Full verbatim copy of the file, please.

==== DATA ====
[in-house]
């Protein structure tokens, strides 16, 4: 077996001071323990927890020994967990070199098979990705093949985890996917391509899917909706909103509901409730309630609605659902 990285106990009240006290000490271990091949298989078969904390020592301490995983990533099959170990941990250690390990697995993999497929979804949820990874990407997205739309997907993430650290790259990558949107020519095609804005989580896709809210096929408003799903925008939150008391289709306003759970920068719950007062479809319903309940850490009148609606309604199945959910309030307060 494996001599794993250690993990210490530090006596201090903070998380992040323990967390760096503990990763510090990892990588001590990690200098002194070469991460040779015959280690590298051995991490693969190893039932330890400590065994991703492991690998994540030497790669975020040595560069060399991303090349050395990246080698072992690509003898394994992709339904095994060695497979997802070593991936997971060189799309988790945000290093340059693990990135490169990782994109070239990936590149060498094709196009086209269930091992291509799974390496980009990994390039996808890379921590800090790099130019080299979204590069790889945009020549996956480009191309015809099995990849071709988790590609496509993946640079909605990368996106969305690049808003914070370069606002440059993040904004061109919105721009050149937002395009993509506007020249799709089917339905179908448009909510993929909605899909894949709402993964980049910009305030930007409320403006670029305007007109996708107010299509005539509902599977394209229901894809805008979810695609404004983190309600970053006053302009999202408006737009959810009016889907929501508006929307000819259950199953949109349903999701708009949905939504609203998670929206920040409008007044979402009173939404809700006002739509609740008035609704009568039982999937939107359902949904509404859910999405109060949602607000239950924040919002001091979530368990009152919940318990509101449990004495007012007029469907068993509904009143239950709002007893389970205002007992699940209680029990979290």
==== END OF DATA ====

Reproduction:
[in-house]
């Protein structure tokens, strides 16, 4: 077996001071323990927890020994967990070199098979990705093949985890996917391509899917909706909103509901409730309630609605659902 990285106990009240006290000490271990091949298989078969904390020592301490995983990533099959170990941990250690390990697995993999497929979804949820990874990407997205739309997907993430650290790259990558949107020519095609804005989580896709809210096929408003799903925008939150008391289709306003759970920068719950007062479809319903309940850490009148609606309604199945959910309030307060 494996001599794993250690993990210490530090006596201090903070998380992040323990967390760096503990990763510090990892990588001590990690200098002194070469991460040779015959280690590298051995991490693969190893039932330890400590065994991703492991690998994540030497790669975020040595560069060399991303090349050395990246080698072992690509003898394994992709339904095994060695497979997802070593991936997971060189799309988790945000290093340059693990990135490169990782994109070239990936590149060498094709196009086209269930091992291509799974390496980009990994390039996808890379921590800090790099130019080299979204590069790889945009020549996956480009191309015809099995990849071709988790590609496509993946640079909605990368996106969305690049808003914070370069606002440059993040904004061109919105721009050149937002395009993509506007020249799709089917339905179908448009909510993929909605899909894949709402993964980049910009305030930007409320403006670029305007007109996708107010299509005539509902599977394209229901894809805008979810695609404004983190309600970053006053302009999202408006737009959810009016889907929501508006929307000819259950199953949109349903999701708009949905939504609203998670929206920040409008007044979402009173939404809700006002739509609740008035609704009568039982999937939107359902949904509404859910999405109060949602607000239950924040919002001091979530368990009152919940318990509101449990004495007012007029469907068993509904009143239950709002007893389970205002007992699940209680029990979290």